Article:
“I wish people would pay more attention to where they throw their stuff,” he said. “A lot of garbage gets thrown in recycling and a lot of recycling gets thrown in the trash. This [recycling] really is everyone’s jobs.”
Wooldridge said if people don’t dispose their waste properly, he can’t properly collect and recycle the items.
He asks that all people recognize and take the time to learn what is and isn’t recyclable, and to dispose of their materials responsibly and properly.
But after all the recyclable items are correctly thrown into their bins, where do they go?
The next step in the recycling process is Wooldridge’s, and the rest of the material handlers’, first big task: collection.
It is at this point when Wooldridge embarks on his early-morning routine. First, he clocks in and gets his morning duties from his supervisor within the Recycling Center and then he begins.
Starting by grabbing a large grey recycling cart and an assortment of plastic bags, Wooldridge then makes his way into the dark tunnels underneath the campus on his way to the Student Union.
Making his way past Nunn Hall and to the University Center, Wooldridge’s shadow flickers against the concrete walls of the tunnels, in tune with the squeaking of his shoes and dangling of his keys. The culmination creates an eerie and alluring scene.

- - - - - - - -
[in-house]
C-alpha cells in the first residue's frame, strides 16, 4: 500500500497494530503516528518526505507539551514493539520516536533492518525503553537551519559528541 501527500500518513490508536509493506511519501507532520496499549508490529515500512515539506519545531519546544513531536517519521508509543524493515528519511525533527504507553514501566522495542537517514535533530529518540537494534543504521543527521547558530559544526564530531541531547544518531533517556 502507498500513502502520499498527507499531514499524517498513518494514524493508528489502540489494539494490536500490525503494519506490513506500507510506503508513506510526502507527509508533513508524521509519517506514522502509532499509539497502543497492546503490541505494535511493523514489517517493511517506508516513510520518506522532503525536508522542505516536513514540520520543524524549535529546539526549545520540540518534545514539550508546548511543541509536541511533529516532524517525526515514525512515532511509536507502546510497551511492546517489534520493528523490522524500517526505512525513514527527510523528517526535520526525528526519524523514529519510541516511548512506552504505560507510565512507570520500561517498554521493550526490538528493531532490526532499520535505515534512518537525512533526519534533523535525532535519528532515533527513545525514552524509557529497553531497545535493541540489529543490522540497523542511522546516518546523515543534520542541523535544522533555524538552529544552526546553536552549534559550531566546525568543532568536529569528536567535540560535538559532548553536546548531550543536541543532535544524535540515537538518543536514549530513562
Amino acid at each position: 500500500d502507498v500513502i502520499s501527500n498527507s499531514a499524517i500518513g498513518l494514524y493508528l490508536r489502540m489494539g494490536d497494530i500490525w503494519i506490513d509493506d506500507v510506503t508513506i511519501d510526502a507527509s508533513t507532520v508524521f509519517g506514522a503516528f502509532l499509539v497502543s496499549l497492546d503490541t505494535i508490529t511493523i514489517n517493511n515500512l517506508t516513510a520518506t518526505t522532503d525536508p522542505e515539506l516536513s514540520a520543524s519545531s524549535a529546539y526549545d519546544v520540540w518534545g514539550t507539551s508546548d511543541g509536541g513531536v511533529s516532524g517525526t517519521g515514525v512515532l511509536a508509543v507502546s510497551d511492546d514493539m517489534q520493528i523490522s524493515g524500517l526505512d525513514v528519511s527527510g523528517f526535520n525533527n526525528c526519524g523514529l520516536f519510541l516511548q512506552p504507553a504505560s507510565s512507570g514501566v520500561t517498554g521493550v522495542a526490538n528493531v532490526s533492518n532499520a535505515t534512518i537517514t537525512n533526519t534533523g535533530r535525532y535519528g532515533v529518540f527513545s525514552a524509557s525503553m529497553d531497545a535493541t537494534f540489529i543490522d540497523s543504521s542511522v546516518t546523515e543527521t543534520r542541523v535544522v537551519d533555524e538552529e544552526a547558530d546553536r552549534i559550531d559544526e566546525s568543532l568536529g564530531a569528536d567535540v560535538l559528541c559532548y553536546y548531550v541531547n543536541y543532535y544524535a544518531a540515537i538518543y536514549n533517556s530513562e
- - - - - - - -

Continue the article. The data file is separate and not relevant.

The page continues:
Stopping at the caged freight elevator to go up and into the University Center and then over to the Student Union, Wooldridge smiles and sighs as he waits, then mummers “this is the exciting world of NKU Recycling.”
But what could be taken as a sarcastic remark, should be noted as a testament to the sincerity and passion that Wooldridge has and continues to put into his work at NKU.
After finding his way out of a short maze of hallways, Wooldridge starts collecting the contents of each recycling bin, starting with the first floor of the Student Union and making his way up.
Photo by Kody Kahle | NKU Materials Handler Chris Wooldridge on his morning routine of collecting recyclables.
“I usually don’t turn on the lights, but I will today for you all,” Wooldridge said upon arrival to the first of several still-dark rooms.
He made his way from bin to bin with precision and speed.
Along the way, a passerby also just starting his shift yelled “What’s up?” in the tunnel.
“Oh, not much, just having the time of my life, living the dream,” Wooldridge replied.
And he’s not lying.
Besides working as a materials handler at NKU for the past 2 years, Wooldridge has also worked at the university for 5 years and is also currently a student working his way toward a degree in organizational leadership.
And with only 9 classes to go till receiving his degree, Wooldridge has no plans to leave his place of work at NKU.
“I want to stay here,” he said. “I love NKU. It’s a good place to work. Maybe at some point I’d like to move up.”
Regardless, as he finished collecting trash from one floor of the Student Union and went to the elevator to go to the next, Wooldridge said that NKU just keeps growing and getting better– especially as it pertains to recycling.